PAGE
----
Asus Pundit P1-AH1 review
It’s taken a while for anyone to take advantage of the media centre leanings of the Nforce4 chipset with integrated GeForce 6150 graphics; we last saw the chipset in a Foxconn board in December. With the PureVideo decoding hardware incorporated into this GPU, it’s good news for video playback, while H.264 (high-definition) content can be partially hardware accelerated too. And there are more treats for the media centre builder for that £99 asking price.
First there’s the CPU socket: there’s no budget Socket 754 under that heatsink, but a Socket 939 instead. This gives loads of flexibility in your choice of CPU, from the £72 Athlon 64 3000+ (www.sava store.com) to the £389 Athlon 64 X2 4800+ (www.novatech.com). Asus says that the top-end 4800+ isn’t officially supported due to the 250W PSU, but we had no trouble using one in testing. The better-value Athlon 64 X2 3800+ (£173) makes more sense though, since it will run cooler. Even our 4800+ barely had the CPU fan working hard or noisily. Next to the heatsink are two memory sockets, taking any sort of DDR RAM up to a maximum of 2GB.
When building the system, it’s best to remove the drive caddy first so there’s plenty of space to work. The drive caddy houses one 3.5in hard disk and one 5.25in optical drive. Be careful when choosing an optical drive, as any that have front flaps rather than trays will catch on the drive door.
Asus has routed the power cable for the two drives to exactly the right place, so once everything’s plugged in you’re left with a neat layout and good airflow. There are two SATA headers and one IDE connector, so you can use any combination of interfaces for your two drives. If you choose a SATA hard disk and IDE optical drive, use the right-angled end of the supplied SATA data cable at the disk end, as the IDE connection will otherwise push against the cable and potentially break.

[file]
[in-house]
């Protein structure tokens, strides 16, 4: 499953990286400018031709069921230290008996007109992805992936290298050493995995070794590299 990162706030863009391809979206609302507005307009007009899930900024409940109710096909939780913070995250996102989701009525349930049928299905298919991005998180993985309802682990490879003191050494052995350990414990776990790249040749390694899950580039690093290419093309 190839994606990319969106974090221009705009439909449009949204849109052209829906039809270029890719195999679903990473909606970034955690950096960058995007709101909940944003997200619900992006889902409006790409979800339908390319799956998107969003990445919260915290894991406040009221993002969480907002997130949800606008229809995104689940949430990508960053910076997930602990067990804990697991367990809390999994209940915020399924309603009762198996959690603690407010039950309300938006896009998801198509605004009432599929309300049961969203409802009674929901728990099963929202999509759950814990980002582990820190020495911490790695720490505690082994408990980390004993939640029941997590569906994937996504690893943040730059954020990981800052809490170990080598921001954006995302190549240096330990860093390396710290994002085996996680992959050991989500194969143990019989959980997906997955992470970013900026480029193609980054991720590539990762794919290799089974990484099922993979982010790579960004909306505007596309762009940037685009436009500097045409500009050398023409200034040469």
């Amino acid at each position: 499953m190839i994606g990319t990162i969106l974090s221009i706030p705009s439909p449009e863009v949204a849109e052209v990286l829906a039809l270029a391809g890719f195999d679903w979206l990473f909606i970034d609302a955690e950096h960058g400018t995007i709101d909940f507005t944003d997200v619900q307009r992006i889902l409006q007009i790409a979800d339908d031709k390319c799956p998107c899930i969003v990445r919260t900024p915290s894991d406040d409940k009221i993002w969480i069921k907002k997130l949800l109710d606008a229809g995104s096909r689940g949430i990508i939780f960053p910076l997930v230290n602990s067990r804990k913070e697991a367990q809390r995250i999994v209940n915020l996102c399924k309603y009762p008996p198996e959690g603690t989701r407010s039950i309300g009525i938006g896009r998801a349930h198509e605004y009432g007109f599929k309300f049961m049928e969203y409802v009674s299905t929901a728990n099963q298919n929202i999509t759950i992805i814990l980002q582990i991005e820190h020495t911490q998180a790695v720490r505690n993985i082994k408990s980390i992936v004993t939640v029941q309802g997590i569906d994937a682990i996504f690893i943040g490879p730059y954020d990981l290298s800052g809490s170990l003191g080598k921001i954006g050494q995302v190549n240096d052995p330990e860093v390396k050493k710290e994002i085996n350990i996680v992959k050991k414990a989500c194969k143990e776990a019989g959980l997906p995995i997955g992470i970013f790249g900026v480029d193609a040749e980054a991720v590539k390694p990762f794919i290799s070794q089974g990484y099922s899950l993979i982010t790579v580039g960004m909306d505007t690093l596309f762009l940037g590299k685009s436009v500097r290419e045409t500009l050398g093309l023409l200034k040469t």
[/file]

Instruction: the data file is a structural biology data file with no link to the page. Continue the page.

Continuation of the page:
The triangular metal section under the power supply hides a PCI riser card for the custom Asus motherboard. This riser has two PCI slots, allowing for two full-height TV tuners arranged horizontally (to be precise, cards that measure up to 90mm in height without the PCI connector, and 97mm with it, will fit). And while the lack of a PCI Express slot of any kind is a slight shame, there’s no pressing need for a powerful graphics card if all you’re going to build is a media centre.
Both video and audio are catered for adequately by the motherboard, with the eight-channel high-definition audio from a Realtek codec enough to satisfy all but ardent audiophiles. Graphics are handled perfectly well by the integrated GeForce 6150. With two pixel pipes and two vertex pipes running at 475MHz it isn’t for gaming, but it’s fine for displaying a Desktop or video at high resolutions. And then there’s PureVideo hardware assistance to add some detail and reduce CPU load. The hardware isn’t as advanced as the GeForce 7-series we test in this month’s Labs, but if you’re watching high-definition video it can slightly enhance the picture while taking some processing load from the CPU. And as well as the standard D-SUB and DVI outputs, there’s S-Video and composite-video output too.
There are all manner of ports and slots behind the fascia panel door. There’s a reader for CompactFlash, plus SD, MMC and Memory Stick cards, as well as a mini FireWire connector, S/PDIF output, two USB 2 ports and two 3.5mm audio jacks. And much to our pleasure, the power button can be pressed through this door so you’ll never have to suffer the ugly sight of them if you don’t want to. It’s reasonably sturdy too, though by no means indestructible.